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How St. Peter inspired St. Thomas More, and what to learn from it


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Theresa Civantos Barber - published on 06/22/23

St. Thomas More's letter from prison is a powerful example of why Catholics look to the saints in heaven for inspiration and encouragement.

The Catholic relationship to saints can be puzzling from the outside. 

Why ask St. Anthony to help find something lost? Or St. Peregrine to heal a loved one’s cancer? Why specific things for specific saints? And why not just ask Jesus?

Of course, we are asking Jesus when we ask the saints. The saints don’t help us on their own. They pray to Jesus alongside us. 

Asking the saints for their intercession is no different from asking a friend at church to pray for your intention. We believe that the veil between heaven and earth is so thin that these holy men and women are still present with us and active in our Church family.

The saints are our older brothers and sisters in Christ, cheering us on to the finish line. They inspire us with their examples to be faithful as they were.

The letter of St. Thomas

A powerful example of this relationship can be seen in a letter St. Thomas More wrote from prison to his beloved daughter, Margaret.

The “man for all seasons” was a lawyer, writer, philosopher, and statesman who died a martyr in the 16th century. His influence was so brilliant that today his words of wisdom are still popular and Pope Francis recites his prayer every day. 

Convicted of “maliciously denying the royal Supremacy” when King Henry VIII separated from the Catholic Church, Thomas More was executed on royal command. Those final days in prison must have been harrowing. More had been a trusted confidant of King Henry VIII at one time, and this sharp reversal in fortunes would have tormented the best of souls.

Indeed, he feared that his courage would give way at the end. In this temptation, as elsewhere, he found strength in St. Peter’s example. 

More wrote:

I will not mistrust [God], Meg, though I shall feel myself weakening and on the verge of being overcome with fear. I shall remember how St. Peter at a blast of wind began to sink because of his lack of faith, and I shall do as he did: Call upon Christ and pray to him for help. And then I trust he shall place his holy hand on me and in the stormy seas hold me up from drowning.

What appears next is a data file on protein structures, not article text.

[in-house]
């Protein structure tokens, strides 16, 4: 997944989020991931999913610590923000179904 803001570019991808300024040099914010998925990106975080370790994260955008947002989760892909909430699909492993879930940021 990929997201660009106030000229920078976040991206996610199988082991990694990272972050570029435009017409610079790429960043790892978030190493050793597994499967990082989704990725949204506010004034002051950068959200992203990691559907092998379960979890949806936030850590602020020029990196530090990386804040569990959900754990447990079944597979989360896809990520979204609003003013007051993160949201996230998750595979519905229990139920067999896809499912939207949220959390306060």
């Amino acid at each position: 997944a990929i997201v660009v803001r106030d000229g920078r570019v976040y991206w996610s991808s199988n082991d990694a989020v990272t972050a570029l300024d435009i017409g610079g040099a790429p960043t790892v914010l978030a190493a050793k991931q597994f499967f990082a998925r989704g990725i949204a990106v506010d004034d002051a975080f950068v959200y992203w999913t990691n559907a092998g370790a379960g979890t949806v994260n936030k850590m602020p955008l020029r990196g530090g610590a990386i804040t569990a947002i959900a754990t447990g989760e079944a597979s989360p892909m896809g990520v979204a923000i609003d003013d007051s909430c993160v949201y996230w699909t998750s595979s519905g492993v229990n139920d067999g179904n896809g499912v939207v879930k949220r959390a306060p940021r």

The image of St. Peter walking across the water through faith in Jesus comforted More in his crucible and strengthened him for the trials to come. 

I shall remember how Saint Peter at a blast of wind began to sink because of his lack of faith, and I shall do as he did…

And when he feared giving in to the pressure to betray his conscience, Thomas More trusted in the same mercy that Christ showed when St. Peter denied him three times. He wrote:

And if he permits me to play St. Peter further and to fall to the ground and to swear and forswear, may God our Lord in his tender mercy keep me from this, and let me lose if it so happen, and never win thereby! Still, if this should happen, afterward I trust that in his goodness he will look on me with pity as he did upon St. Peter, and make me stand up again and confess the truth of my conscience afresh and endure here the shame and harm of my own fault.

More felt that the worst thing that could happen, even worse than death, was to betray his conscience. Like so many saints, he hated sin more than death, but he trusted God’s mercy more than his own virtue. 

Saints inspired by saints

It’s always moving and beautiful to see examples of the saints inspiring each other, and there are many stories like this one: St. Therese inspired Dorothy Day, St. Teresa of Avila inspired St. Teresa Benedicta of the Cross, and there were several saints who were friends on earth.

More’s letter reminds me to look to the saints’ examples in hard moments. They spent their lives growing closer to Jesus and more like him, and now they stand ready to pray for us to do the same.

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